If you are putting crude in a fixed roof tank, you will need a conservation vent just like any other fixed roof tank. Because the vapors are flammable, you will also need a nitrogen blanket. Then size the vent per API 2000. You must consider thermal breathing as well as fill and empty rates and flow of nitrogen if the blanketing valve fails. None of these requires the knowledge of the heat of vaporization.
You will need that information for the emergency vent valve, however. It frequently takes the form of a relieving manway. If you have access to a process simulation software, you can estimate it. You will need a good characterization of the crude or at least a representative crude. Software I have used for this purpose in the past are HYSYS and UniSim. Set up a flash calculation. Start at the relieving pressure (the lower of emergency vent set pressure doubled or the design pressure of the tank) and the bubble point at that pressure. The flash is at the same pressure but now with 2 or 3% vapor. (Select a vapor pet cent that seems reasonable to you.). Then for the vapor phase the software can give you the heat of vaporization and the average molecular weight of the vapors. (You will need to set up your flash to get those properties. Someone experienced with the software should be able to help you get the properties you need if you do not know how already. . Next estimate the energy input from a fire per API 2000 or API 521. Emergency vent valves are sized for SCFH air equivalent. Again, API 2000 will direct you in how to make that calculation. A good tank vent valve vendor can help you with the rest.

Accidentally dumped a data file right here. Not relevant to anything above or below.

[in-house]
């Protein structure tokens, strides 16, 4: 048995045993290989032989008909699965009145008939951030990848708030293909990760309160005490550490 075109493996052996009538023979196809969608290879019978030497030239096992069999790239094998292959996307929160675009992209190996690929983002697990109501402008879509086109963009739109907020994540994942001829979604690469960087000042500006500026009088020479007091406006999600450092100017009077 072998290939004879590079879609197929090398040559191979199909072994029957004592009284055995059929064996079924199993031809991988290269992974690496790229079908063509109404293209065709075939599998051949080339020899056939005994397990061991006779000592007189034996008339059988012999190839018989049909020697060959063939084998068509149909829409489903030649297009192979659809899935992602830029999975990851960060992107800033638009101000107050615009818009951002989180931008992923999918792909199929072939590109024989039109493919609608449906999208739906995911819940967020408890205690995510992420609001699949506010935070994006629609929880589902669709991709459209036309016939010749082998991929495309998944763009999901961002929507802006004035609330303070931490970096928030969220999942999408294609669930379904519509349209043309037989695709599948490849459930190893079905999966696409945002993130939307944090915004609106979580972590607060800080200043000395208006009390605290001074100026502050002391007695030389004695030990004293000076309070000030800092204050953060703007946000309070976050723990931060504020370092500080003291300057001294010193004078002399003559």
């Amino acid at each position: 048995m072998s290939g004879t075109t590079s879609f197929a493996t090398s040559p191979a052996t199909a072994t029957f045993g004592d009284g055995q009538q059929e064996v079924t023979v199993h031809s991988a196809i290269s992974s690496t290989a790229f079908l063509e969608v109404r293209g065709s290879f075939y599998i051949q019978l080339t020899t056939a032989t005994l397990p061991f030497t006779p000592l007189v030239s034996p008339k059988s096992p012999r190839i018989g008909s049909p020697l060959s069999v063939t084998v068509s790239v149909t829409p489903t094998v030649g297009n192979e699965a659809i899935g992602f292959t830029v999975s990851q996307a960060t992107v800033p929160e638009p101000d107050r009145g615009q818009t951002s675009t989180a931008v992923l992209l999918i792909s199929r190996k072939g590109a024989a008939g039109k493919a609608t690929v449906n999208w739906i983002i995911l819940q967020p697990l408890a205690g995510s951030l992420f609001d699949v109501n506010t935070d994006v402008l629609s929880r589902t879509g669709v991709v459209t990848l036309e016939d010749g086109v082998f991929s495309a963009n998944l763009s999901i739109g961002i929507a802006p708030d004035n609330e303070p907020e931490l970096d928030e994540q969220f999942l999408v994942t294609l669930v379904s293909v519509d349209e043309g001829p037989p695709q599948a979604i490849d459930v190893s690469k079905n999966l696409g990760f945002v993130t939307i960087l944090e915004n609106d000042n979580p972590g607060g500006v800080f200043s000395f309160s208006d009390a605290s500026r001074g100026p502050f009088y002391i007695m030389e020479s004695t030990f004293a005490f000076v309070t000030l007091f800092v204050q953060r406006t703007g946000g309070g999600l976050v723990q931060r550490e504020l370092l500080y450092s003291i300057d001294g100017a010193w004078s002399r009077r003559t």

if you do not have a good process simulation software available for your use, you can use an estimate. One response to your query was a recommendation of 50 Btu/lb if the actual value is unknown. My experience is that that figure is not close to reality. It is conservative, however. You will be closer to being correct if you use the value of 150 Btu/lb. but you will still need to estimate an average molecular weight for the relieving vapors.
There are more sophisticated approaches to this problem. It still involves a good process simulation software. But now you model the tank with crude at the maximum level in the tank. If you have a dynamic version, start heating the tank ( at normal operating conditions) at a fire input rate, and determine when the emergency vent valve opens. Note that the greatest demand on that vent will be when it first opens.
This has been a long a long answer, and if I have repeated what you already know, I apologize. Perhaps it will be new material for some new or would be engineers. Good luck with you project.
Suppliers of vents:ProtectosealVarecEmersonTalk to them.Standard: API-2000You might consider a flame Arrestor to prevent reverse flame propagation into the tank. Some pressure reliefs use pipe aways to send gas to flare system. There you definitely will need a flame arrestor.There might be other equipment suppliers.
Your light ends might be butane or lower. I'm not sure. I was in gas processing and flammable fluid storage. Get some analysis of your oil and make some calculations based on partial pressures at temperatures. I think close will be good enough.